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Diy leather holster - Glock 26

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Hi all!

I'm trying to build a leather holster for my new little Glock 26 in 9x21 caliber.

I bought 3mm thick leather untreated, pretty soft, above all when wet.  I followed your advice, I also bought a low priced tool for marking points ( unfortunately "pro" tool was 5 times the price ). I found a good  pro dyeing, dark brown color maybe dissolved in acetone, the smell is pungent.

I've not found a jeans steel clip, I tried to make one from inox 2mm flat bar, hope It will be fine!

I post some picture of work in progress,  advice are welcome! :D












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Hi! you're right, 9x21 is close to a clock :D.  In Italy, usual 9x19mm  is not permitted, but 9x21mm is fine for civil use, according to law...

I finished sewing, I have to find a good hollow punch tool for waxed twine, I used 2mm drill bit, but holes are big, it's not a perfect jobfrown.png
Luckily the holster keeps the glock in perfect position, It's needed some strenght to pull out the pistol.
I will add a reinforcement in the top area, because 3mm leather is too soft , and trim the contour.
I used acetone dark brown dyeing and two hands of white shoe polish.

I'm thinking the best way to finish edges




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Vegetable tanned leather can be burnished smooth on the exposed edges.  The leather has to be wet and allowed to dry for a little while.  Leather burnishers are usually wooden rods with half-round grooves cut in them.  The grooves are made in a range of sizes to match the total leather thickness.  You can also use a plastic pulley like you might find in the hardware store for use in window blinds.  Either way, you rub the grooved tool against the exposed edge.  Speed is your friend, pressure is not.  Eventually the fibers bind together and the edge becomes smooth.

There are specialty edging tools made for radiusing the cut-edge of the leather.  If both the finished and unfinished sides are radiused, they tend to burnish better.  It's also possible to cut a chamfer on each side before burnishing.  If it's done nice and even, the burnishing will round things pretty well. 

Some holster makers sew in a ribbon of spring steel around the opening so it's possible to re-holster one handed.



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Thanks for the advice!

and for the name of the tool, I'm not an expert in english Language, and sometimes I have trouble finding the right tool. I think I will try to build a burnishing tool on my lathe, I got some aluminum and teflon scraps, with a radiused tool maybe I can do a nice job. 

It's a good idea to make a rigid ribbon in the opening area, I think I will try in the next holster, not only to re-holster than to pull with thumb in order to facilitate the extraction (maybe my holster is too rigid and new)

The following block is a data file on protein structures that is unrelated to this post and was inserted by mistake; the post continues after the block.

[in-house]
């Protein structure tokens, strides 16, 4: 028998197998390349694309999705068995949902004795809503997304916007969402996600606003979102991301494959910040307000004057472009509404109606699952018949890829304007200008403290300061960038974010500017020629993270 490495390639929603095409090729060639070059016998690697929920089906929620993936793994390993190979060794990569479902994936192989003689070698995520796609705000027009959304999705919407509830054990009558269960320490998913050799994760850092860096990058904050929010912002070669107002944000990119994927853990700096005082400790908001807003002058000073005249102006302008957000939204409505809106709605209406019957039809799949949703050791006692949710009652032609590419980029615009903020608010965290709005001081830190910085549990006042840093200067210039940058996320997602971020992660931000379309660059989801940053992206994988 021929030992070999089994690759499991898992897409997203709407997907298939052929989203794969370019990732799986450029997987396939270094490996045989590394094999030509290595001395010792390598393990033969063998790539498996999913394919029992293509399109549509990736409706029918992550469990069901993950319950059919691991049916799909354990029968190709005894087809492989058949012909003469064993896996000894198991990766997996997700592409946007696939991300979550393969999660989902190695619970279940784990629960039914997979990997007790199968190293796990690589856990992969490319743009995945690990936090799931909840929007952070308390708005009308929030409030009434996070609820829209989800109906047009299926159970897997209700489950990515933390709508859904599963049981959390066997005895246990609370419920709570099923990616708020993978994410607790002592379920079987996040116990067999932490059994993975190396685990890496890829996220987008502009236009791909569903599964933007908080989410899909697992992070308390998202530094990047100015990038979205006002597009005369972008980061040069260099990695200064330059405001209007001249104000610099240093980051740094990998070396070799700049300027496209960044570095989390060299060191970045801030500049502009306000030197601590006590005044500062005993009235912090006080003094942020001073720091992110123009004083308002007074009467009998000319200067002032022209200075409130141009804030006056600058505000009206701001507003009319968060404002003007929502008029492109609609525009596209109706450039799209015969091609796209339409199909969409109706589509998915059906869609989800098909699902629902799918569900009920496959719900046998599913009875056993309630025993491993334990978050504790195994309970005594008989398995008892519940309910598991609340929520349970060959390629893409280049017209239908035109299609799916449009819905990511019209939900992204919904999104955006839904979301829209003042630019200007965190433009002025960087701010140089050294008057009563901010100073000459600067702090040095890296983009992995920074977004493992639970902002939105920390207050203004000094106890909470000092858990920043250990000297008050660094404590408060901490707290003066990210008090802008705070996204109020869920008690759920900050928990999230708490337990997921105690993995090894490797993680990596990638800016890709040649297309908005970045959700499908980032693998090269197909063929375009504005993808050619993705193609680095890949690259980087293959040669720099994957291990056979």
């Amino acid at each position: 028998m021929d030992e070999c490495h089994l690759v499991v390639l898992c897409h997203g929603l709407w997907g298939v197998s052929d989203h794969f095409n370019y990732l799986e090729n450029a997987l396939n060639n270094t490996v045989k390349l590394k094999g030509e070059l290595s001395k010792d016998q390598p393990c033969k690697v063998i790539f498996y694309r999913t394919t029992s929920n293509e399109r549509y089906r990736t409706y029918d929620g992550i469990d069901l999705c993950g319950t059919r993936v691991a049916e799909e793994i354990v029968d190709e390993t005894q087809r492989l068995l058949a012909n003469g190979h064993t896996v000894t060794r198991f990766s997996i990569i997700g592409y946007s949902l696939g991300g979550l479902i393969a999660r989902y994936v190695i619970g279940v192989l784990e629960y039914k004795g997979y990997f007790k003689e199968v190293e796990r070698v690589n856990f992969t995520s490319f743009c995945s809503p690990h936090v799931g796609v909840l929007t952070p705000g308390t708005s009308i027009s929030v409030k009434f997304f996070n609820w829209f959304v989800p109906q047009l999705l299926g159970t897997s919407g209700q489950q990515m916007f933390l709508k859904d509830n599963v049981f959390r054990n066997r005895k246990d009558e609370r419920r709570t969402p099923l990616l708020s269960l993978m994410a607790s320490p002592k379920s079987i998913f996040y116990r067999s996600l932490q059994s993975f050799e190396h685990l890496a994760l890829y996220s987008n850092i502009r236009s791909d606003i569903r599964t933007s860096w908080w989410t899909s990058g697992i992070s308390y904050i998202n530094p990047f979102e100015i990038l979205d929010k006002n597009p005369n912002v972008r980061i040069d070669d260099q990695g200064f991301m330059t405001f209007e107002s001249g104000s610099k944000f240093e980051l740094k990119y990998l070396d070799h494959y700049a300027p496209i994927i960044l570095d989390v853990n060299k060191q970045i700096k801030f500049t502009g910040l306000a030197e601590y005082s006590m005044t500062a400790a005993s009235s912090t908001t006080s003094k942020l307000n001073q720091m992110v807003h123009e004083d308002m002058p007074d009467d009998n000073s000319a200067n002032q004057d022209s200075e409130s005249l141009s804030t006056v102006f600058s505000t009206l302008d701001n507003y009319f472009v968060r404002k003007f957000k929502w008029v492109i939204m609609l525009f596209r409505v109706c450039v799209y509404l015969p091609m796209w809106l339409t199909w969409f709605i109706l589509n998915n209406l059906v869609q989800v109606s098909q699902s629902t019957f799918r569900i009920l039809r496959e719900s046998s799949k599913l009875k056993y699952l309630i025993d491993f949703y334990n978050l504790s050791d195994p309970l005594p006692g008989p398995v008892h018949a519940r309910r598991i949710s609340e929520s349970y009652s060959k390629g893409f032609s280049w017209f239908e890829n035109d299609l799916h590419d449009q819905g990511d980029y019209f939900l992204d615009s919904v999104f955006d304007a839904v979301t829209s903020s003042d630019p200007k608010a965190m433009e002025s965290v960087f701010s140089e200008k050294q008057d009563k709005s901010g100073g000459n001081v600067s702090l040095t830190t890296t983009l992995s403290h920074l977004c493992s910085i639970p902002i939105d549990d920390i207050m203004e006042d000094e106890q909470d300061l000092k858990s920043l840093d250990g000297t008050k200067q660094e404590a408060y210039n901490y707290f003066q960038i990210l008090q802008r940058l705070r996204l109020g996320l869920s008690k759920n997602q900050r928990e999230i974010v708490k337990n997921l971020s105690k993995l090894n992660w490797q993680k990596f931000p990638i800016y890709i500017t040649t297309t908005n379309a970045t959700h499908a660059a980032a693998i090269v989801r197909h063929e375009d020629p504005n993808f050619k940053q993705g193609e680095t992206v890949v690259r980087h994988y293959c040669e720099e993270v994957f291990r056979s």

I bought some more leather for a leg bag, with 2x3mm belt (5cm - 2" wide). I'm starting to build the belt, I post some picture

I bought also a couple of hollow punch bit, I discovered that mounted on a bench drill they are nice. Size 1mm. Maybe I used wrong glue, normal vinavil pressed with brass plates and transformers.

I posted even an aluminum tool found on a forum ( http://leatherworker.net/forum/topic/26604-edge-burnisher-for-dremels/ )  should I replicate something like this right?










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rendoman, That dremel tool would be nice, but you could effectively burnish with nothing more than a piece of wood or plastic with a rounded notch filed in. Most leather working tools are manual, and punches in particular are generally pounded with a soft mallet.  Maybe it's just the picture, but that hole punch looks like it's got a blunt edge.  Most leatherworking tools are sharpened and stropped to a very sharp edge.  That way the cut edges require minimal finishing.  Holes are burnished with a tapered rod from both sides of the hole.  Burnishing not only looks nicer, it binds the fibers together making the edge more wear resistant.  That's especially important in a belt where a lot of force is applied to the edge of the hole.
Look for "edge bevelers" for the cutting tool that makes a rounded profile before burnishing.  If you're struggling to find places selling these tools, you might try searching for saddle makers, or cobblers (shoe makers). 

If all else fails, you can also use fine sand paper backed with a profiled wooden block on DRY leather to get whatever shape you need.  Even a fingernail file will work pretty quickly. 

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